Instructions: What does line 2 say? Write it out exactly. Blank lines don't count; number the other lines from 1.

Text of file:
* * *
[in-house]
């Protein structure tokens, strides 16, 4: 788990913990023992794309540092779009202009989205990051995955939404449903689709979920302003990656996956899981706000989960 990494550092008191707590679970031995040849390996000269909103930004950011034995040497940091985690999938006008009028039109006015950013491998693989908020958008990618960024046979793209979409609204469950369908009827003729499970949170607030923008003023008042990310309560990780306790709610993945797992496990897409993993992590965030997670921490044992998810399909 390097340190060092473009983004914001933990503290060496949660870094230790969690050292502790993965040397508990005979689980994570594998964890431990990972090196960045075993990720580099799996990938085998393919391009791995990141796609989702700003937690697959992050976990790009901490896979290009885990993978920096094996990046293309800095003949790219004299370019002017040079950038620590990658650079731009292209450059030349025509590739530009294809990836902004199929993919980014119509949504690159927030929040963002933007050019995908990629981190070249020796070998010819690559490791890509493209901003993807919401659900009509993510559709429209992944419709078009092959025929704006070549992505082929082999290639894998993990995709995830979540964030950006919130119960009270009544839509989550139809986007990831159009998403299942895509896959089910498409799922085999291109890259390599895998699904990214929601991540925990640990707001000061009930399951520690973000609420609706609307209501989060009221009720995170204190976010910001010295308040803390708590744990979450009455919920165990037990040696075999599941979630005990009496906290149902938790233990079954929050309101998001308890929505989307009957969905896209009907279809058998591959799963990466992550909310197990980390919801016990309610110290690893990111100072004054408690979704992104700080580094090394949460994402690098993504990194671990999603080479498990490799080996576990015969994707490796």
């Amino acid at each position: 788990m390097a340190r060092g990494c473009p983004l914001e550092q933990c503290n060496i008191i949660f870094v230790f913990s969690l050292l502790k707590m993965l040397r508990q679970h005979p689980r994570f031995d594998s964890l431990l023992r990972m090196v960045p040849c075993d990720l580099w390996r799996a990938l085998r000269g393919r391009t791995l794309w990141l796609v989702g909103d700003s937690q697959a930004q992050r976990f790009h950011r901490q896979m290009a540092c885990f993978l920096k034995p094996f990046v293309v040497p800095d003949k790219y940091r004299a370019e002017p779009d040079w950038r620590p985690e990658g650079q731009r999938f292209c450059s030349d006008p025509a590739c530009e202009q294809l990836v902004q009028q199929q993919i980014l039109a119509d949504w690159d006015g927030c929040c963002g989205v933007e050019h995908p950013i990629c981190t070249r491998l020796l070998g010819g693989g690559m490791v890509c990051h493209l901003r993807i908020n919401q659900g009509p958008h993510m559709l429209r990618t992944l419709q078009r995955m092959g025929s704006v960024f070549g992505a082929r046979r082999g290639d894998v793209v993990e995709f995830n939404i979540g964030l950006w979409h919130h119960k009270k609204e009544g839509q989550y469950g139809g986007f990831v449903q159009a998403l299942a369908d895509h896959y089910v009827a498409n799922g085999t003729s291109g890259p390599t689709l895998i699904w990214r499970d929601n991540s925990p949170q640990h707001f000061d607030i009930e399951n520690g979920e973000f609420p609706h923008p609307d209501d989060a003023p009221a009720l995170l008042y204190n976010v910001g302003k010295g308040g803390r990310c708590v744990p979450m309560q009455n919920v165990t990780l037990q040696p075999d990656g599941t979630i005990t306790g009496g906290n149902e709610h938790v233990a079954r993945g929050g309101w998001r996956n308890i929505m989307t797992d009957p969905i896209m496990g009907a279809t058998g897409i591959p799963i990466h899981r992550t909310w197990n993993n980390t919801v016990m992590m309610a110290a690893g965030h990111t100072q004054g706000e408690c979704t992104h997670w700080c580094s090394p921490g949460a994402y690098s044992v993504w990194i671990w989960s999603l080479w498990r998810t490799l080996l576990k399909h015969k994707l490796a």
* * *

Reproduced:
């Protein structure tokens, strides 16, 4: 788990913990023992794309540092779009202009989205990051995955939404449903689709979920302003990656996956899981706000989960 990494550092008191707590679970031995040849390996000269909103930004950011034995040497940091985690999938006008009028039109006015950013491998693989908020958008990618960024046979793209979409609204469950369908009827003729499970949170607030923008003023008042990310309560990780306790709610993945797992496990897409993993992590965030997670921490044992998810399909 390097340190060092473009983004914001933990503290060496949660870094230790969690050292502790993965040397508990005979689980994570594998964890431990990972090196960045075993990720580099799996990938085998393919391009791995990141796609989702700003937690697959992050976990790009901490896979290009885990993978920096094996990046293309800095003949790219004299370019002017040079950038620590990658650079731009292209450059030349025509590739530009294809990836902004199929993919980014119509949504690159927030929040963002933007050019995908990629981190070249020796070998010819690559490791890509493209901003993807919401659900009509993510559709429209992944419709078009092959025929704006070549992505082929082999290639894998993990995709995830979540964030950006919130119960009270009544839509989550139809986007990831159009998403299942895509896959089910498409799922085999291109890259390599895998699904990214929601991540925990640990707001000061009930399951520690973000609420609706609307209501989060009221009720995170204190976010910001010295308040803390708590744990979450009455919920165990037990040696075999599941979630005990009496906290149902938790233990079954929050309101998001308890929505989307009957969905896209009907279809058998591959799963990466992550909310197990980390919801016990309610110290690893990111100072004054408690979704992104700080580094090394949460994402690098993504990194671990999603080479498990490799080996576990015969994707490796």